Glass is a misfire, and it’s the kind of depressing misfire that hurts even more given what it could have been.
The world of "Small Crimes," directed by E.L. Katz, is grubby and corrupt. The characters are brutish and morally compromised beyond repair. Taking place in a small Midwestern town, the atmosphere is an airless bell jar. Into that world steps Joe (Nikolaj Coster-Waldau), a former dirty cop, released from a six-year stint in prison, staying with his parents and trying (half-heartedly) to rebuild his life. "Small Crimes," an adaptation (by Katz and Macon Blair) of the novel by David Zeltserman, is a genre film hampered in a muddy underwater mood, and while there are some startling twists and turns, it never quite lifts itself out of its malaise. This is not helped by the way the script handles exposition by avoiding it almost entirely. Names from the past proliferate: Billy, Phil, Junior ... and it's hard to keep them straight, it's hard to figure out what actually happened, who did what to whom.
Joe may be a handsome strapping guy who looks like a movie star, but he emanates Loser. He's a guy with no substance and a semi-flat-affect, a guy drawn to the quick fix. He caves to corruption easily. He got sober in prison, and flashes his sobriety chip around looking for congratulations, but visits a bar within days of release, downing a shot, and getting drawn into a possible hookup by a beautiful young woman who comes onto him hard. Joe has two daughters whom he hasn't seen in years, and their mother has denied him custody rights (who can blame her?). His parents (Robert Forster and Jacki Weaver) have already had it with their son, they both gave up on him a long time ago. Forster is particularly wonderful here, his sad-dog face looking at his son's "damage and mayhem," as he calls it, with baffled hurt eyes. He informs Joe that he recently read a book called "Understanding the Narcissistic Personality Disorder," in an attempt to comprehend his son's inability to live a meaningful life. It's strangely touching and sad.
The criminal element in the town is a seething den of snakes, with old colleagues and cronies rising up to collect debts from Joe the instant he is released from prison. Pat Healy plays a full-on psychopath, out to get Joe. Gary Cole plays a police lieutenant who offers Joe an irresistible "carrot": kill someone who needs to be killed and get a revised custody agreement. Nobody plays amoral like Cole. There's a beautifully shot nighttime scene where the two characters sit in the bleachers at a football field, drinking beer, and Cole, staring out at the field, says with sincere regret, "Goddamn, I miss high school." That one line, pathetic and revealing, could describe the interior life of almost everyone in the film. Whatever potential they may have all had vanished a long long time ago. Everything is in the rearview mirror.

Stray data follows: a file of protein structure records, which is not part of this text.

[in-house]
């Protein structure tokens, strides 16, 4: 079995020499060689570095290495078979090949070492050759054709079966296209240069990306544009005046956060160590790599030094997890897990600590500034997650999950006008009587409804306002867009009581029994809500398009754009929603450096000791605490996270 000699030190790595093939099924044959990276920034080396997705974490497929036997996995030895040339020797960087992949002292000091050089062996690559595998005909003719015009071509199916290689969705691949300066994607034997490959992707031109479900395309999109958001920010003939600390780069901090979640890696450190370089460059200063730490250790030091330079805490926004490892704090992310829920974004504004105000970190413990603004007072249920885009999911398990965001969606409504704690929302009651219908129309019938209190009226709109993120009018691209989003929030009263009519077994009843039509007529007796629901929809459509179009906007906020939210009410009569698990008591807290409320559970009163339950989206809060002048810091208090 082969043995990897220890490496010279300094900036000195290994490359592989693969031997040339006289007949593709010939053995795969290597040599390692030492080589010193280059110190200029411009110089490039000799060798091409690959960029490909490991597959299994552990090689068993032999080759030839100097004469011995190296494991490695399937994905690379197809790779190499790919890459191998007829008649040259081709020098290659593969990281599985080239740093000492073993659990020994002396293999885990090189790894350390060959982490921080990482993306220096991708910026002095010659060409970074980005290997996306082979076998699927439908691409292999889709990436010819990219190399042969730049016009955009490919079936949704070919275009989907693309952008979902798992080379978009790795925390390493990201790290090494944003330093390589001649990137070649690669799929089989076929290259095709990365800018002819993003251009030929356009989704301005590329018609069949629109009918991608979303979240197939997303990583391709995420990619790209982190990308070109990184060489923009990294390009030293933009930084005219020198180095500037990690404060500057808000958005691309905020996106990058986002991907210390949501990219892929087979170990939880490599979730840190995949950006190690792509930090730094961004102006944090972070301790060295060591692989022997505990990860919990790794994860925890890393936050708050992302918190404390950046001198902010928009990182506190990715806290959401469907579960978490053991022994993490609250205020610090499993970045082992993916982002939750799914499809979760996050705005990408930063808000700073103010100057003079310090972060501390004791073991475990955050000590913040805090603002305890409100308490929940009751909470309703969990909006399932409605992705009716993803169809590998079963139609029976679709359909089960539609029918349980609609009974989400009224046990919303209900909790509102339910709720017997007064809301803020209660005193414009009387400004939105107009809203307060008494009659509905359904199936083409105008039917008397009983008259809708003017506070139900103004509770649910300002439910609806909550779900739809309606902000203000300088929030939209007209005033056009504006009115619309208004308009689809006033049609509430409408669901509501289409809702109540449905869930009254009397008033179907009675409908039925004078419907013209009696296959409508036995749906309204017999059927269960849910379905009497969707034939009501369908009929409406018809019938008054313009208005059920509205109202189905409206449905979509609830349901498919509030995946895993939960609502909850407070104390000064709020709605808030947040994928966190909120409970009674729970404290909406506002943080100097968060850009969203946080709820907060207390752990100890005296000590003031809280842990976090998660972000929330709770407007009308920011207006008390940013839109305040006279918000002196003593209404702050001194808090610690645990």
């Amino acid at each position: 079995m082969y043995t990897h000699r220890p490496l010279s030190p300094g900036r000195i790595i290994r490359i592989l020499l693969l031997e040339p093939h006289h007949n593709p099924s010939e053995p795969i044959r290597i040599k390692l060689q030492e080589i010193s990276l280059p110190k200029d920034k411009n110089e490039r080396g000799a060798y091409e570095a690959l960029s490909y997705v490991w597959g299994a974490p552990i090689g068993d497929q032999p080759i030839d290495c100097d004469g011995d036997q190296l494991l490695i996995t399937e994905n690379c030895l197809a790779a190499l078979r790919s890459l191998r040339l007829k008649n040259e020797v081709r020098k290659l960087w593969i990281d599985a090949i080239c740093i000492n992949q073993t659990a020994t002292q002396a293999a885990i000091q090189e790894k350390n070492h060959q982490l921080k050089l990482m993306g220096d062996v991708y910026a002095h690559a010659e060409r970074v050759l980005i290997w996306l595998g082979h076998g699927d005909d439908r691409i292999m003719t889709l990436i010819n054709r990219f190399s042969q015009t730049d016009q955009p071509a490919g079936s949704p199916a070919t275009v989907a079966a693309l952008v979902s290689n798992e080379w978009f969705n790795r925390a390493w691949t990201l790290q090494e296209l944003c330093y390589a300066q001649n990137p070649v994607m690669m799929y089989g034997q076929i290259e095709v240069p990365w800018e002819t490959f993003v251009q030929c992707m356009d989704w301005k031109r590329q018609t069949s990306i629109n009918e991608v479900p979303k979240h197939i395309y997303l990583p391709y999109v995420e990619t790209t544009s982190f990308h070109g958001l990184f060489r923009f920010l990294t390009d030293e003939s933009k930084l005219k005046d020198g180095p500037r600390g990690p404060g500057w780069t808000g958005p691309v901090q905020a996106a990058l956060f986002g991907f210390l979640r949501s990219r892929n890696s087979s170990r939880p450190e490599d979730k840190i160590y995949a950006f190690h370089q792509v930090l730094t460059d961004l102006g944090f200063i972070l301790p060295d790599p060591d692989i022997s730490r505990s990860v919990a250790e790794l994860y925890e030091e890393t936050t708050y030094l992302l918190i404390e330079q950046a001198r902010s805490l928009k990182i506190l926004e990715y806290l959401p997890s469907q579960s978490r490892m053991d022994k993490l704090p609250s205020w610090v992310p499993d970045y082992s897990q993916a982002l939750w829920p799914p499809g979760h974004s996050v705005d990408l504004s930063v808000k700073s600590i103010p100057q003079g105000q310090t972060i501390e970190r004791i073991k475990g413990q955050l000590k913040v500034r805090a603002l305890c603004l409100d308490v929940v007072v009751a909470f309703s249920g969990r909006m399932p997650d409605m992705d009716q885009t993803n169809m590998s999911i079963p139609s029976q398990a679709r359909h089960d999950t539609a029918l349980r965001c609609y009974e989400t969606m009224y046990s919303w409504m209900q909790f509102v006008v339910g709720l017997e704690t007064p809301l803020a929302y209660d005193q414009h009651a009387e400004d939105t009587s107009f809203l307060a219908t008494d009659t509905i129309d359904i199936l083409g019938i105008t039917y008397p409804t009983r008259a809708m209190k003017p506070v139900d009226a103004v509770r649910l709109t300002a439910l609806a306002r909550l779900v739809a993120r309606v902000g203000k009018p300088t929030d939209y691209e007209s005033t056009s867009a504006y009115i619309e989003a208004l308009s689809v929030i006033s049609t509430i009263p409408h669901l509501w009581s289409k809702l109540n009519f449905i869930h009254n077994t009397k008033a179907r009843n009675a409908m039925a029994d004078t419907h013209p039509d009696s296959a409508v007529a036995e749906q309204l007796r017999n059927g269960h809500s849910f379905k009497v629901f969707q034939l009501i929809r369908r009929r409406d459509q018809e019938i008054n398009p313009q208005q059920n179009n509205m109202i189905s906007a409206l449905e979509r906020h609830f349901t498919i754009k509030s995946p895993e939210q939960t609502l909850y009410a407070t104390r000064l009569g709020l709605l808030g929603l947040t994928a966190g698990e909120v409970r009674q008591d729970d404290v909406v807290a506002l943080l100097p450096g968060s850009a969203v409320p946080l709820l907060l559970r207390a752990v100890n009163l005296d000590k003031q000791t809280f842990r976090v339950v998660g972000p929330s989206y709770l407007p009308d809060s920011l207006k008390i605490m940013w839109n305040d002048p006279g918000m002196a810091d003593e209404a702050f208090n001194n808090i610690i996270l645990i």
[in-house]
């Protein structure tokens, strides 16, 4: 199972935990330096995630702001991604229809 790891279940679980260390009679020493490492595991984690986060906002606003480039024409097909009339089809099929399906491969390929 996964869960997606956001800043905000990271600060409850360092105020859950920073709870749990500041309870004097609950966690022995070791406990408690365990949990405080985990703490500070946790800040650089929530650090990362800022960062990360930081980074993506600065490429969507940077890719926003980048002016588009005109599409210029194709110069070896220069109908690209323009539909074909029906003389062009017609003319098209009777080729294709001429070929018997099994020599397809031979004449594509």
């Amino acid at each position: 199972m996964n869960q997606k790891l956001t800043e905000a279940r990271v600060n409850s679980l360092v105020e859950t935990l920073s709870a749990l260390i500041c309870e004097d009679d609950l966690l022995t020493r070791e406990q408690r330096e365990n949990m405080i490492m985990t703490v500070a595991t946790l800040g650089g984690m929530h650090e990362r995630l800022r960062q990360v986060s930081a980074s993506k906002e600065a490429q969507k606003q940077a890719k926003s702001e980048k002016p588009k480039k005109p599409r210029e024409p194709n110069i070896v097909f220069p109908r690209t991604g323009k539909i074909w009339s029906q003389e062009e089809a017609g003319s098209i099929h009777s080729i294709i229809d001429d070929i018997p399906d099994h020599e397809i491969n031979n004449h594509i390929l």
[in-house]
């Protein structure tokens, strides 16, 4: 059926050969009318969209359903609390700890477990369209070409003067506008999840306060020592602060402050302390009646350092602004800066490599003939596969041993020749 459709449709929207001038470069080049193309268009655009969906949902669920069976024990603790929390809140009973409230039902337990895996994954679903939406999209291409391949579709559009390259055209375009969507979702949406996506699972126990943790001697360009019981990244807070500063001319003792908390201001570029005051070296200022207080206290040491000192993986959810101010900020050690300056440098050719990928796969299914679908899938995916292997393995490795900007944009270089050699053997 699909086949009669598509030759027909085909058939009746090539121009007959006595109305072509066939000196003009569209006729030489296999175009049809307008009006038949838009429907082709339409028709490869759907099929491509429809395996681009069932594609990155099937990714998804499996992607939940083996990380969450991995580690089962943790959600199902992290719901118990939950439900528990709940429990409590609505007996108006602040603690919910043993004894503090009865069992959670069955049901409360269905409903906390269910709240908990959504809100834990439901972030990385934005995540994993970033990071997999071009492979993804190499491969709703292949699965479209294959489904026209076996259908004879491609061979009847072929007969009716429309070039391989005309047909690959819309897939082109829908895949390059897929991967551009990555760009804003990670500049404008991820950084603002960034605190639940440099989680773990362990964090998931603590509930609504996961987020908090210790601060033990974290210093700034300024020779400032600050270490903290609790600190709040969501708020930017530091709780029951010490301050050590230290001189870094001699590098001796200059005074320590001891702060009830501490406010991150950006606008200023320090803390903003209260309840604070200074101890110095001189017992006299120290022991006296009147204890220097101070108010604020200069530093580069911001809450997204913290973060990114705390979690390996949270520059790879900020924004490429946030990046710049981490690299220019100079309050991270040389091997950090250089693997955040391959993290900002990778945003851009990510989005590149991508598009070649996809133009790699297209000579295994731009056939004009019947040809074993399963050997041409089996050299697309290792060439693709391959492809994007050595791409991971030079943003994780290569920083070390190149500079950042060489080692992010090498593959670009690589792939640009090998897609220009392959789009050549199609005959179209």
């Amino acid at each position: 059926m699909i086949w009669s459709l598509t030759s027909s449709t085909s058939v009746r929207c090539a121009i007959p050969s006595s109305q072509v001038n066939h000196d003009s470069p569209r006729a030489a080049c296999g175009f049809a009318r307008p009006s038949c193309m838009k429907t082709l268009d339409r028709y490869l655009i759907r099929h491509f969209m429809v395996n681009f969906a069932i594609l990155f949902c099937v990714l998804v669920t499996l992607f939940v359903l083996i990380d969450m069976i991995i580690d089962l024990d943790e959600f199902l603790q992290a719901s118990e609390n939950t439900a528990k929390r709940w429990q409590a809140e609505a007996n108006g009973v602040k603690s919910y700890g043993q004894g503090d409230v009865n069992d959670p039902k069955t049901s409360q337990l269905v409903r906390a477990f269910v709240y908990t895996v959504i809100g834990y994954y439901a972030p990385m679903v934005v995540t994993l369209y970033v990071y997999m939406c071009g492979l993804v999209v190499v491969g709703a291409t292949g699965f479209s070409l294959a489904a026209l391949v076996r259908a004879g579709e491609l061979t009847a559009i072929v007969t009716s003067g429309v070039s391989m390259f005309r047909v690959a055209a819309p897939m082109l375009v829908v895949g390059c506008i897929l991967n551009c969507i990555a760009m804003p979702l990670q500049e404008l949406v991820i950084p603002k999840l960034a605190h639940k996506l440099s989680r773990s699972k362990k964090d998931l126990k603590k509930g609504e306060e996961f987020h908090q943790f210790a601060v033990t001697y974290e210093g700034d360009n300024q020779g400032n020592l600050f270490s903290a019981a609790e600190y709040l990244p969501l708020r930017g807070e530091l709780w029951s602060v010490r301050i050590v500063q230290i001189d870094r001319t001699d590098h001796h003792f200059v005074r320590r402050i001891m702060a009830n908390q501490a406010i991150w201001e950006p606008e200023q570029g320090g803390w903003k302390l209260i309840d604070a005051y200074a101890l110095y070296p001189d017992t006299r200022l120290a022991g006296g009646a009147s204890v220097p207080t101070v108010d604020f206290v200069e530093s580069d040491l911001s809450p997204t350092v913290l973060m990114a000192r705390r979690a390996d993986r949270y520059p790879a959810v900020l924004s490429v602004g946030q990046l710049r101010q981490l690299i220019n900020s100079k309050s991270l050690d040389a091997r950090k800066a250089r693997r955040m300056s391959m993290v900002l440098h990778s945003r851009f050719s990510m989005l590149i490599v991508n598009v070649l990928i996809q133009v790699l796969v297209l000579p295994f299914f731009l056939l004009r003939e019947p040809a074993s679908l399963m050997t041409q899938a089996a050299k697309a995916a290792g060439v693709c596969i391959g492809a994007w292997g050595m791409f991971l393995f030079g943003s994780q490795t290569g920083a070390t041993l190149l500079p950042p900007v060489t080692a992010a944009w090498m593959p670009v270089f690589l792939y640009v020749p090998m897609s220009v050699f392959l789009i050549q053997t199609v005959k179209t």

The genre elements in "Small Crimes" are very strong: the dark country roads, the sense of evil lurking in the shadows, threatening to engulf innocence. Joe—always hoping for the best in a shallow and delusional way—ignores all the signs. He cannot recognize a Bad Idea. Even his involvement with a hospice nurse (Molly Parker) is suspicious. He is into her, but he also seems to be using her to get to his "mark." Nobody is "clean" though. The way Parker's character talks about being redeemed from past actions, of giving people a second chance, is intriguing. What is she hiding? What are her ghosts?
Macon Blair (co-writer of this and "Blue Ruin," a sensational film which won the Directors' Fortnight at Cannes, and director of the Sundance-winning "I Don't Feel at Home in This World Anymore") shows up in a small role, as do many other fine actors. The characters don't inhabit anything resembling a real world, they inhabit the plot of the film, playing out their small parts in the potential blood bath gathering on the outskirts of town.
"Small Crimes" works in part but is strangely murky in others. There's a lot of dead air. It's the pettiness, the small-ness of the characters that makes the greatest impression.
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